IntroductionWhen I can't be in the mountains, I love to look at maps of them. Interesting features and possible routes are things that grab my attention, and I have spent many hours with many different types of maps. It goes back to my childhood, when I pored through at atlases and found myself especially interested in mountain ranges, glaciers, deserts, and the courses of rivers. Even maps of ocean floor, a place I knew back then I would probably never see, inspired my imagination.
Studying my Shoshone National Forest North Half map back in 2000, I "discovered" Kirwin. What I saw was a mining area located at the end of a 4wd road deep in the Absaroka Range. At the time, I had no idea that Kirwin was a ghost town and that the area mines were ruins. The things that mattered were these:
* Almost everything out there was on public land.
* From road's end, trails climbed no more than five miles to three different high named passes that I knew required approaches of up to 20 miles from other directions.
Kirwin became a place I had to go to, and it found its way into plans for my August 2001 Wyoming trip.
What follows is a photo trip report documenting my first visit to Kirwin. There was no mountaineering, only hiking, but the visit kindled a fierce desire for future outings. This trip report is the first in what will be a series devoted to my adventures out at Kirwin, a place that has vaulted high on my list of favorites.
East Fork PassMy wife and I picked a perfect day for our first taste of Kirwin. It was a warm, sunny day with cotton-candy clouds. The weather was never even close to as good our other days out there.
Why we chose East Fork Pass as our first destination I can't remember, but that's where we went, and both of us were stunned by the beauty of the scenery. The Kirwin area was so spectacular that we called to cancel our two-night reservation in Cody and changed our stay in Meteetse, the closest town to Kirwin, from two nights to four (we also got a suite-style room at the Vision Quest Motel for about $40 a night, which was around half of what we were going to be paying for a regular room along a construction-plagued street in Cody).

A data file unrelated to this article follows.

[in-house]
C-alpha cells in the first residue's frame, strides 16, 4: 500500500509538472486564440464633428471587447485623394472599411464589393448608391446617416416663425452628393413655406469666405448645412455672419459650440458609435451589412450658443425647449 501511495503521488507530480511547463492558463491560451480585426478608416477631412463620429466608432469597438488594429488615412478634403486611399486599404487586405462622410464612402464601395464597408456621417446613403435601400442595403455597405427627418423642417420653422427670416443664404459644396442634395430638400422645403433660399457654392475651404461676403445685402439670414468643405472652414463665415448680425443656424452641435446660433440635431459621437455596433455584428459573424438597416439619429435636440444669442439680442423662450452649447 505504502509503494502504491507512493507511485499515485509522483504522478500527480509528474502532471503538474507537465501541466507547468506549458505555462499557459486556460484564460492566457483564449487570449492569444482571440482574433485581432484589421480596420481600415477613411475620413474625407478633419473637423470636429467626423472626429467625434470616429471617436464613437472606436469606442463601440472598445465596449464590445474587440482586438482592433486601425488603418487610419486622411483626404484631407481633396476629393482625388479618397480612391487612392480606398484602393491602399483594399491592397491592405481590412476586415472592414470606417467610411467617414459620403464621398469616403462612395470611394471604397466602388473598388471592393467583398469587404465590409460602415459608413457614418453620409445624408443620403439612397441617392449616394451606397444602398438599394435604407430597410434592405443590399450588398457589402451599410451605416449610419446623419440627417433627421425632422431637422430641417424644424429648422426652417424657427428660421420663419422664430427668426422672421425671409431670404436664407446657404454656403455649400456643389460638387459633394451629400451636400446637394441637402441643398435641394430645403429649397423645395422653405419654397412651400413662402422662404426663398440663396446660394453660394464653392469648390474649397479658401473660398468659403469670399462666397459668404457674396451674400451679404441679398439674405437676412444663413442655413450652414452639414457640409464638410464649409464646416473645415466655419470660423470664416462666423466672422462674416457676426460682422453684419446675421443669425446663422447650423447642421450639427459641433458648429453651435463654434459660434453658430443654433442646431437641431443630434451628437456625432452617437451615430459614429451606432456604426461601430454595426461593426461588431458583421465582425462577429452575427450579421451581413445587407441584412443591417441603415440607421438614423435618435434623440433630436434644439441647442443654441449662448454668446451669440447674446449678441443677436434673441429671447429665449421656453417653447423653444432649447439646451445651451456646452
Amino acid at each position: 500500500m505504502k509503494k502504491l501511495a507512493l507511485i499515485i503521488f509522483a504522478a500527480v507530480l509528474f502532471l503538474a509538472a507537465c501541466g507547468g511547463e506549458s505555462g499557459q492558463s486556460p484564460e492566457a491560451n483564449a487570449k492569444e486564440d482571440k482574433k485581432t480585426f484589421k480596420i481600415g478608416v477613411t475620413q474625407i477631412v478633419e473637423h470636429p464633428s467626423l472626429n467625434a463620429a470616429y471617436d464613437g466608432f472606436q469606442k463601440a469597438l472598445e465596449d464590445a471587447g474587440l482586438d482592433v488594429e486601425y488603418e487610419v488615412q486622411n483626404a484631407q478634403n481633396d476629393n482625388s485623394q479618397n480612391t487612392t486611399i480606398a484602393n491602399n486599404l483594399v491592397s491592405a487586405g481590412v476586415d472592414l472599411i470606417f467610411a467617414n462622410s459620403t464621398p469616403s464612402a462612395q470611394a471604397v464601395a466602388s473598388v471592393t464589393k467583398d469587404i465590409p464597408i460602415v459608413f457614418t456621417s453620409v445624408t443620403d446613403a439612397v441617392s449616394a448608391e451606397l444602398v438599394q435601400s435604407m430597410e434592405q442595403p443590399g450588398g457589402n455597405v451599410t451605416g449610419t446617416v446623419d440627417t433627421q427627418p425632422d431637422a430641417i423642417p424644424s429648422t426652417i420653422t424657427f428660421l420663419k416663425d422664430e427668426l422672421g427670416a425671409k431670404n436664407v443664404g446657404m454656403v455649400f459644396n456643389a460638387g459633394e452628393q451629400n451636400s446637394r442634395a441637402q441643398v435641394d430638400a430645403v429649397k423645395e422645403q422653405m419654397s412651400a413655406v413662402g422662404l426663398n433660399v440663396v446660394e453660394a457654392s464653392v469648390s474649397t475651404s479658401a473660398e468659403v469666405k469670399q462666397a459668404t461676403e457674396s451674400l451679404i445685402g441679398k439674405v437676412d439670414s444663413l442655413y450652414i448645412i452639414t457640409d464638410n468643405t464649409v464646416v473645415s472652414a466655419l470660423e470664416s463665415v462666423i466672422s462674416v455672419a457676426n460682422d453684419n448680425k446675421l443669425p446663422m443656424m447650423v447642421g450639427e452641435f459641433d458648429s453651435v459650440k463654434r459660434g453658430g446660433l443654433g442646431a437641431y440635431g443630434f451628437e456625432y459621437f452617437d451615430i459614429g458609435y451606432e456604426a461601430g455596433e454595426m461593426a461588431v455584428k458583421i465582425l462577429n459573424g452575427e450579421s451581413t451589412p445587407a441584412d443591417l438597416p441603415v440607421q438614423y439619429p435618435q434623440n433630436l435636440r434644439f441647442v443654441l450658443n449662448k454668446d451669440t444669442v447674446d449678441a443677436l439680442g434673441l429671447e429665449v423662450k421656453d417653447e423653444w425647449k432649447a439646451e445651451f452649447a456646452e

Greybull PassFor our second Meteetse day, we drove up to Cody and then along the Dead Indian Highway, which I'd been on once before but my wife had never seen, and we did a pleasant hike along a canyon rim out there.
The next day, though, it was back to Kirwin. If I remember correctly, the weather was lousy and we spent much of the day wasting time in the motel room, but when some clearing began in the afternoon, we scrambled to the car to begin the 90-minute drive to Kirwin, hoping to get there with time to do something. Ultimately, my wife decided to enjoy the improving weather and hang out near the car and read, and I chose to hike to Greybull Pass, the highest of the named passes and the shortest to reach.
Conditions worsened but held, and I was able to enjoy one of the most spectacular day hikes that Wyoming has to offer, a short, steep jaunt to clear the trees and then a hike through austerely beautiful Brown Basin up to the pass. Greybull Pass is a spectacular destination all on its own, with views deep into the wildest parts of the Washakie Wilderness. There are also several pinnacles and gendarmes flanking the north side of the pass; what looks so gentle from Brown Basin has an entirely different character on its other side. It's a tiring 2-3 miles to the pas but totally worth it.
The Greybull River, by the way, gets its name from a Native American legend about an albino bison.
Bear Creek PassOn the last Meteetse day, the weather once again wasn't nice, with rain and thunder in the morning, so we again waited until the afternoon to head up. This time, my wife joined me on the hike to Bear Creek Pass, but she eventually decided not to go all the way, so I surrendered the pepper spray (somehow, I haven't mentioned yet that the Absaroka Range is thick with grizzly bears) to her and proceeded alone.
The hike to the pass was much like that to East Fork Pass; once the trees are gone, you follow a faint trail through lovely meadows that are steeper than they look until you reach the windswept dirt slopes of the pass itself. Deteriorating conditions kept me from staying long, but I did have time to get it into my head that I might like to return to make a traverse between East Fork and Bear Creek Passes, and in 2007 I did go back for that exact purpose. But that's for Volume 2.